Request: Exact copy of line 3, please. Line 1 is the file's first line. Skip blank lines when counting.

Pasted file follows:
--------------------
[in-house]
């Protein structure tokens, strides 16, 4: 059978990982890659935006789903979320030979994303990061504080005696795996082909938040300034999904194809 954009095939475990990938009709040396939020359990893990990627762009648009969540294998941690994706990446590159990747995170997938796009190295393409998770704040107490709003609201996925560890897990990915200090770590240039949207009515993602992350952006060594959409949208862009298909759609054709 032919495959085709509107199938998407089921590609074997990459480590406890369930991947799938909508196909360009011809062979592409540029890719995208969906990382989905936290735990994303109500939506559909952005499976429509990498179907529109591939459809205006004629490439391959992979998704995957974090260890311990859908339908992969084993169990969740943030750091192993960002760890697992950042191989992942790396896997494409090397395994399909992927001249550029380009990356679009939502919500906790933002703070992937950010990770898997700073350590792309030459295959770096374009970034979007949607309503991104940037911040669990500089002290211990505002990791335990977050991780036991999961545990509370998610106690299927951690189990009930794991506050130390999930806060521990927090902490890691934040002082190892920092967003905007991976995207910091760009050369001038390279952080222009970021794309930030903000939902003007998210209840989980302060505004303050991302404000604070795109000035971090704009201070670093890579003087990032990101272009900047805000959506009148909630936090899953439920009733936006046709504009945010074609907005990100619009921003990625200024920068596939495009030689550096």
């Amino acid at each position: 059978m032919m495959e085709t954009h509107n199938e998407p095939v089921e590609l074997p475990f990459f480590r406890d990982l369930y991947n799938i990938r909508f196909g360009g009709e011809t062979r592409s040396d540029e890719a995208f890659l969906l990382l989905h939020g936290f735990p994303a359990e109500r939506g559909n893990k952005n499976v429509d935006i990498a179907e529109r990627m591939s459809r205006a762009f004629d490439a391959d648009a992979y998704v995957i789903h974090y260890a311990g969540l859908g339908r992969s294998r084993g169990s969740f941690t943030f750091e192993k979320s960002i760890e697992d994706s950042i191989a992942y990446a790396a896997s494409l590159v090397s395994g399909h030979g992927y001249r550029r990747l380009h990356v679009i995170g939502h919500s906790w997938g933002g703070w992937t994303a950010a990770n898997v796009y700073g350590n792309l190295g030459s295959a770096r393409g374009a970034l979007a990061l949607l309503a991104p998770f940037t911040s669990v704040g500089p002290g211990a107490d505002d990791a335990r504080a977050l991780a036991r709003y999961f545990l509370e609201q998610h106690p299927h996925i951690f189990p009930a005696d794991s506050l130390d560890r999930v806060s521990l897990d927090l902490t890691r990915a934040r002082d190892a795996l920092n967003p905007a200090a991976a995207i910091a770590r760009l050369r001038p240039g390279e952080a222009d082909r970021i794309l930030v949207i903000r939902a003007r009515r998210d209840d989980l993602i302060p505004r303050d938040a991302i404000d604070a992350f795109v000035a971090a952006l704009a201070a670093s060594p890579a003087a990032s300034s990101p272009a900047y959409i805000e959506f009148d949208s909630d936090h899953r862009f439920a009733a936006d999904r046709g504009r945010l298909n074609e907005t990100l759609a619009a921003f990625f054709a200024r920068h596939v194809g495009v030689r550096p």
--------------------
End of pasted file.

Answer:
């Amino acid at each position: 059978m032919m495959e085709t954009h509107n199938e998407p095939v089921e590609l074997p475990f990459f480590r406890d990982l369930y991947n799938i990938r909508f196909g360009g009709e011809t062979r592409s040396d540029e890719a995208f890659l969906l990382l989905h939020g936290f735990p994303a359990e109500r939506g559909n893990k952005n499976v429509d935006i990498a179907e529109r990627m591939s459809r205006a762009f004629d490439a391959d648009a992979y998704v995957i789903h974090y260890a311990g969540l859908g339908r992969s294998r084993g169990s969740f941690t943030f750091e192993k979320s960002i760890e697992d994706s950042i191989a992942y990446a790396a896997s494409l590159v090397s395994g399909h030979g992927y001249r550029r990747l380009h990356v679009i995170g939502h919500s906790w997938g933002g703070w992937t994303a950010a990770n898997v796009y700073g350590n792309l190295g030459s295959a770096r393409g374009a970034l979007a990061l949607l309503a991104p998770f940037t911040s669990v704040g500089p002290g211990a107490d505002d990791a335990r504080a977050l991780a036991r709003y999961f545990l509370e609201q998610h106690p299927h996925i951690f189990p009930a005696d794991s506050l130390d560890r999930v806060s521990l897990d927090l902490t890691r990915a934040r002082d190892a795996l920092n967003p905007a200090a991976a995207i910091a770590r760009l050369r001038p240039g390279e952080a222009d082909r970021i794309l930030v949207i903000r939902a003007r009515r998210d209840d989980l993602i302060p505004r303050d938040a991302i404000d604070a992350f795109v000035a971090a952006l704009a201070a670093s060594p890579a003087a990032s300034s990101p272009a900047y959409i805000e959506f009148d949208s909630d936090h899953r862009f439920a009733a936006d999904r046709g504009r945010l298909n074609e907005t990100l759609a619009a921003f990625f054709a200024r920068h596939v194809g495009v030689r550096p």